Saturday, February 18, 2012

Film Review -- Ghost Rider: Spirit of Vengeance / Mark Neveldine, Brian Taylor, & Nicolas Cage

I'll be upfront about the premise of Ghost Rider: Spirit of Vengeance.  It's an over-the-top, none too well thought out excuse for a dark fantasy action movie.  Don't go into this expecting to see a good adaptation of a comic book hero.  You'll be much better off if you go in expecting a so-so special effects action film with a flimsy pretense at being dark that just happens to be using the somewhat recognizable figure from the Marvel Comics pantheon of heroes.

Billed as a sequel to the 2007 film, also starring Cage, we find that time has not been kind to Johnny Blaze since he decided to use Ghost Rider to continue his personal vendetta against the Devil (played in this film with deadened, ineffectual scowls by Ciaran Hinds).  Hiding out in Europe, Blaze is approached by a wine-loving, motorcycle riding man named Moreau (Idris Elba, playing his second Marvel movies character after Heimdall in last year's Thor), who seeks his help in tracking down and protecting a young boy name Danny, who is apparently intended as a vessel through which the Devil can attain his full powers on Earth--if he can be properly sacrificed and possessed.  Agreeing so that he might be free of the curse of Ghost Rider, Blaze sets out to find and rescue the boy, who, along with his mother Nadya, is a target of the Devil's human agents.

After taking the boy from Carrigan, one of the Devil's men, he heads off to the men for whom Moreau works, a secluded order of monks.  The Devil, meanwhile, does not intend to let Carrigan die, and turns him into Blackout, giving him power over darkness and decay so that he can compete with Ghost Rider on his level.  Moreau, meanwhile, helps Blaze to overcome his curse and soon vanquishes Ghost Rider from his life.  The monks wait until this is done before resolving to sacrifice the boy so that the Devil can't have him, leaving Moreau, Nadya and Blaze powerless to defend him.  Blackout appears, murders the monks, and kidnaps Danny, setting the stage for the final conflict as the three heroes set out to rescue Danny and thwart Blackout along with the Devil's plans for the boy.

To be sure, there is a lot of material in this movie that will have you rolling your eyes in disgust, laughing out loud in derision, or shaking your head at the lack of logic.  There are plenty of plot points that are unexplained or glossed over, character development moments that seem trite and contrived, and moments of over-the-top action or lunacy that will hurt your brain.  But, in spite of all that--and, in some cases, directly because of that--I was thoroughly entertained, albeit in a trashy, guilty pleasures kind of way.

Be prepared to suspend disbelief--a lot.  A vehicle crashes in spectacular, frame-bending fashion with a kid inside?  No problem: he was wearing a seat belt!  Ghost Rider banished from Blaze's body, even though the Devil is in possession of his soul?  I mean, really, what's the explanation there?  He made a deal with the Devil, and signed a contract, and the monks can erase that like some standard curse?  Give me a break!  And ever mind how that particular point is resolved--the pain to your faculties is simply not worth pondering.  Just put your mind to the side, and enjoy the chases and action scenes like good little drones.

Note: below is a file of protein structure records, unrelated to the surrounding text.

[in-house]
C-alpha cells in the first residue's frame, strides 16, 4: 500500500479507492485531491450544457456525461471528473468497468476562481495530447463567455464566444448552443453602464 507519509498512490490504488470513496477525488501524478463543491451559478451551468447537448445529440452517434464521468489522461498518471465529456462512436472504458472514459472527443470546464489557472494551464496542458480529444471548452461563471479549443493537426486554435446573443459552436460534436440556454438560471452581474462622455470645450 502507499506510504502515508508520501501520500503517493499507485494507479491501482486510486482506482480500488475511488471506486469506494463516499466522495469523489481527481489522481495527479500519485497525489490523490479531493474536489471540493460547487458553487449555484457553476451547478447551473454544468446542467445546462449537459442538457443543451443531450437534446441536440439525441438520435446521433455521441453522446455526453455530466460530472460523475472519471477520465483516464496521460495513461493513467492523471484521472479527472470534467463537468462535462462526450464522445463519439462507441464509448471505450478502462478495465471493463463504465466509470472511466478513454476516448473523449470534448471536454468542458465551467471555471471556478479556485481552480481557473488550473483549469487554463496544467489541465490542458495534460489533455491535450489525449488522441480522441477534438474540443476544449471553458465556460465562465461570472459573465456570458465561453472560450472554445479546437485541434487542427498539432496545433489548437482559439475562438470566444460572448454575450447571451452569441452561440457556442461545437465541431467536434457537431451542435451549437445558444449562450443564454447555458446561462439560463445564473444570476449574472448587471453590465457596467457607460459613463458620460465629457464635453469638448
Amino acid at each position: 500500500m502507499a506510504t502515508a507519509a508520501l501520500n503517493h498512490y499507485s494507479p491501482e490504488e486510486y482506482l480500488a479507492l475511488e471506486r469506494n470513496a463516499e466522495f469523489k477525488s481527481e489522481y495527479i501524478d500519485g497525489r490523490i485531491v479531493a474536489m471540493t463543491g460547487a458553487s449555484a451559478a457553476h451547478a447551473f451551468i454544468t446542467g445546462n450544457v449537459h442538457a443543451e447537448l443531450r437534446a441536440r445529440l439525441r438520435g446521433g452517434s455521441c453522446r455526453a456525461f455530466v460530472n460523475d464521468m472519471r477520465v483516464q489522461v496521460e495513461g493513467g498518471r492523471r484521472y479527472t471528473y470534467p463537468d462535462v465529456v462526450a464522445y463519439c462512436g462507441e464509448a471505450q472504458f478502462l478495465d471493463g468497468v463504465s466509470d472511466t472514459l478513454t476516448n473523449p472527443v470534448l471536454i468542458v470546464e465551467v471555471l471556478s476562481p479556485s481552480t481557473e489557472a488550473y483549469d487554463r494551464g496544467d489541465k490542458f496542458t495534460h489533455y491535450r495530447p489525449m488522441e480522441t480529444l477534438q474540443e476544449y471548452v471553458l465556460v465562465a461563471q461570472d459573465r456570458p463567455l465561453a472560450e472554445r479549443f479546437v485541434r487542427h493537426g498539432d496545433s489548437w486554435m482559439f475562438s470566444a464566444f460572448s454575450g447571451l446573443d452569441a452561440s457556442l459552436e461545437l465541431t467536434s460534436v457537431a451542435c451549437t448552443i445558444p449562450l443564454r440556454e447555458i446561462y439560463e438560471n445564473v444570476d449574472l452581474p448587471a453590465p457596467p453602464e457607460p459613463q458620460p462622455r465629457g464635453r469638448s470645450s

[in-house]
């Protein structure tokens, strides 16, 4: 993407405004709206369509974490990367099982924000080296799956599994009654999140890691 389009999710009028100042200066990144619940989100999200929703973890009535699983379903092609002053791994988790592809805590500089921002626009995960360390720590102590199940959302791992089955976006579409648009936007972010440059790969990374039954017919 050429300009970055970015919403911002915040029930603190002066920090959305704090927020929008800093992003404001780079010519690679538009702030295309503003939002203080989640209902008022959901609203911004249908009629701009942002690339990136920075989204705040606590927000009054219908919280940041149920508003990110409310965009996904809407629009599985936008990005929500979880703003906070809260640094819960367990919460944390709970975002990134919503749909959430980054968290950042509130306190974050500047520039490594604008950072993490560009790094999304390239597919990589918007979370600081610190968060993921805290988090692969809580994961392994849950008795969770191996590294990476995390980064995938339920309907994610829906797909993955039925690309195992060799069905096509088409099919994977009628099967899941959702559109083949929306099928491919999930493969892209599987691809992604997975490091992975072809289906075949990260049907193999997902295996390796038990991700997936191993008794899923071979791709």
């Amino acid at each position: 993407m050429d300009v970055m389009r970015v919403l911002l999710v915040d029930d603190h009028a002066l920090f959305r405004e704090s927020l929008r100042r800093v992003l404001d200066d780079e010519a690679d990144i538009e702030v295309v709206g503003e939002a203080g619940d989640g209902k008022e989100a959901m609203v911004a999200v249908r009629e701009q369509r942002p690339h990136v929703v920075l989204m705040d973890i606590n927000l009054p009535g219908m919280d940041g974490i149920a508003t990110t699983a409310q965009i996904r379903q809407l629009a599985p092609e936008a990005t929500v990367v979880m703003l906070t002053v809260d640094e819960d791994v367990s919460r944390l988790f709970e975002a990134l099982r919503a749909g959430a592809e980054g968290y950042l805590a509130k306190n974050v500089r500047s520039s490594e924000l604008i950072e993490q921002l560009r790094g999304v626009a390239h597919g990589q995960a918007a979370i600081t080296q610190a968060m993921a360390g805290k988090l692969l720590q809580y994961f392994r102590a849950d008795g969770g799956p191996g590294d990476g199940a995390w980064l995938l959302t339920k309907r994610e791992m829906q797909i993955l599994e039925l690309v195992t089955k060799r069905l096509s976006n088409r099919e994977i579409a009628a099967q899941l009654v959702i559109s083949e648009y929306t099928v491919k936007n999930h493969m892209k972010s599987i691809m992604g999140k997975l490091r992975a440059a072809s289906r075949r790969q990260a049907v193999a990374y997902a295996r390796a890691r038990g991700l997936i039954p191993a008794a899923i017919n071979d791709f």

Where am I going?!?!  I'm going craaaaaaaazy!!!!!!!!!!!
Nicolas Cage's inspired--and some might say inspiring--craziness is on display in its full glory in this film.  There are at least two scenes where he involuntarily convulses, laughs at inappropriate times, and throws the full-on entirety of the histrionic book at the audience and his fellow actors--sometimes all at the same time.  You can either shift uncomfortably in your seat, or sit back and laugh yourself silly at all the lunacy on display here (I chose the latter, and I stand by my decision).  It's seriously hard to beat these scenes for pure entertainment value.  A friend of mine said that Nicolas Cage isn't playing Ghost Rider, but the reverse: Ghost Rider is playing Nicolas Cage, to a tee.  After you see the scenes I've described, it won't be hard to agree.

The action sequences are fun, though.  Whenever Ghost Rider makes an appearance, you know there's going to be plenty of fun with flames, and this is used to amusing effect when he rides two different vehicles other than his flaming motorcycle at various times.  The penance stare--one of Ghost Rider's trademarked abilities in the comics--is both underused and poorly explained in this film, which is a little sad.  He does use fire, chains, and an extremely superhuman tolerance for pain to make up for it, and it makes for some alternately amusing and bad-ass moments in the story.

I'm laughing at my flaming skeleton hand, lady.  And your
injured kid.  Funny, right?  Stop looking at me like that!!!
Overall, if you're just dying to go see a comic book movie, this might hold you over while you wait for the real feasts for later this year--namely The Avengers, The Amazing Spider-Man, and The Dark Knight Rises.  Don't go in expecting anything more than a mindless action flick with little more than aspirations of dark fantasy, though.  If you can handle that, then this movie may well entertain you for a couple hours.  If you're expecting a serious, "good" comic book movie, though, you'd best wait for the later stuff.  I'm thinking this film stands a far less chance than they do of satisfying that particular appetite.  Recommended, with reservations.

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